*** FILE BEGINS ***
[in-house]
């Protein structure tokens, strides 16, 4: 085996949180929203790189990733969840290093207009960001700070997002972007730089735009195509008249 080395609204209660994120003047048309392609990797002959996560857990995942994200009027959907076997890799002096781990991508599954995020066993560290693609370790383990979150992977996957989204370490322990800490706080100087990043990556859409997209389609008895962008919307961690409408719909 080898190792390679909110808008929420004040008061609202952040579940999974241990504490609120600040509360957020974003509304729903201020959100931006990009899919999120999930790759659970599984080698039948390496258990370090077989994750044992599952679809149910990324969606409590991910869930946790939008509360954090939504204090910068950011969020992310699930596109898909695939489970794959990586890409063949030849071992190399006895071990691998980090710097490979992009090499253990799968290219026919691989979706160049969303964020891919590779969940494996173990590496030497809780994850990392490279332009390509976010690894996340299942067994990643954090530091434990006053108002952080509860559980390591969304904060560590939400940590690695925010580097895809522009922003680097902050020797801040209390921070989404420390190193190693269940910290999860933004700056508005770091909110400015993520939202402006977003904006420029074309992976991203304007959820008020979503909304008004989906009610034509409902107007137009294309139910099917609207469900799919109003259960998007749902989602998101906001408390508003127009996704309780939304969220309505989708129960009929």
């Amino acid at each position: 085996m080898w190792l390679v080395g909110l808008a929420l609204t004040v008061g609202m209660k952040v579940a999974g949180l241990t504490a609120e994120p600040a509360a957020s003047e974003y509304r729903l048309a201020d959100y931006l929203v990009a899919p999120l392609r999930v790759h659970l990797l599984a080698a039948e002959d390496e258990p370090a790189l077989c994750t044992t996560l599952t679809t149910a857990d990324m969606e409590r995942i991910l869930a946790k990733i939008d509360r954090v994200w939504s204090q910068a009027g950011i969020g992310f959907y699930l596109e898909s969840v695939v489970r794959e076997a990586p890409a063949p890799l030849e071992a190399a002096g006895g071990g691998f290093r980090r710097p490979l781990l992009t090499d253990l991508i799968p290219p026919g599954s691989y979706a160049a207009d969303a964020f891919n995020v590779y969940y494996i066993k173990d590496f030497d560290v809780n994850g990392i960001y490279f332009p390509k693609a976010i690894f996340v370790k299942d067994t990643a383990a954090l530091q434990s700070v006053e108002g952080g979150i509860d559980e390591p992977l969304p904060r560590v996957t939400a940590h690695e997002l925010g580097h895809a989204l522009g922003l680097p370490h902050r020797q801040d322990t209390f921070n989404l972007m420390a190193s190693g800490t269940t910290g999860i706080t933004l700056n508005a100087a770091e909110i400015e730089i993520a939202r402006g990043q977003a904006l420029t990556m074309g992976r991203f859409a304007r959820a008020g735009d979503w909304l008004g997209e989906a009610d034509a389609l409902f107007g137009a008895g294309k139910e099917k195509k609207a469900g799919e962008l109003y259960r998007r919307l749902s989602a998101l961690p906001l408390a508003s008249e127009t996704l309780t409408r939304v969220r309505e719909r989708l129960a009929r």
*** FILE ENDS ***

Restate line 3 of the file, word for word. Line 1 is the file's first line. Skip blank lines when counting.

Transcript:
């Amino acid at each position: 085996m080898w190792l390679v080395g909110l808008a929420l609204t004040v008061g609202m209660k952040v579940a999974g949180l241990t504490a609120e994120p600040a509360a957020s003047e974003y509304r729903l048309a201020d959100y931006l929203v990009a899919p999120l392609r999930v790759h659970l990797l599984a080698a039948e002959d390496e258990p370090a790189l077989c994750t044992t996560l599952t679809t149910a857990d990324m969606e409590r995942i991910l869930a946790k990733i939008d509360r954090v994200w939504s204090q910068a009027g950011i969020g992310f959907y699930l596109e898909s969840v695939v489970r794959e076997a990586p890409a063949p890799l030849e071992a190399a002096g006895g071990g691998f290093r980090r710097p490979l781990l992009t090499d253990l991508i799968p290219p026919g599954s691989y979706a160049a207009d969303a964020f891919n995020v590779y969940y494996i066993k173990d590496f030497d560290v809780n994850g990392i960001y490279f332009p390509k693609a976010i690894f996340v370790k299942d067994t990643a383990a954090l530091q434990s700070v006053e108002g952080g979150i509860d559980e390591p992977l969304p904060r560590v996957t939400a940590h690695e997002l925010g580097h895809a989204l522009g922003l680097p370490h902050r020797q801040d322990t209390f921070n989404l972007m420390a190193s190693g800490t269940t910290g999860i706080t933004l700056n508005a100087a770091e909110i400015e730089i993520a939202r402006g990043q977003a904006l420029t990556m074309g992976r991203f859409a304007r959820a008020g735009d979503w909304l008004g997209e989906a009610d034509a389609l409902f107007g137009a008895g294309k139910e099917k195509k609207a469900g799919e962008l109003y259960r998007r919307l749902s989602a998101l961690p906001l408390a508003s008249e127009t996704l309780t409408r939304v969220r309505e719909r989708l129960a009929r």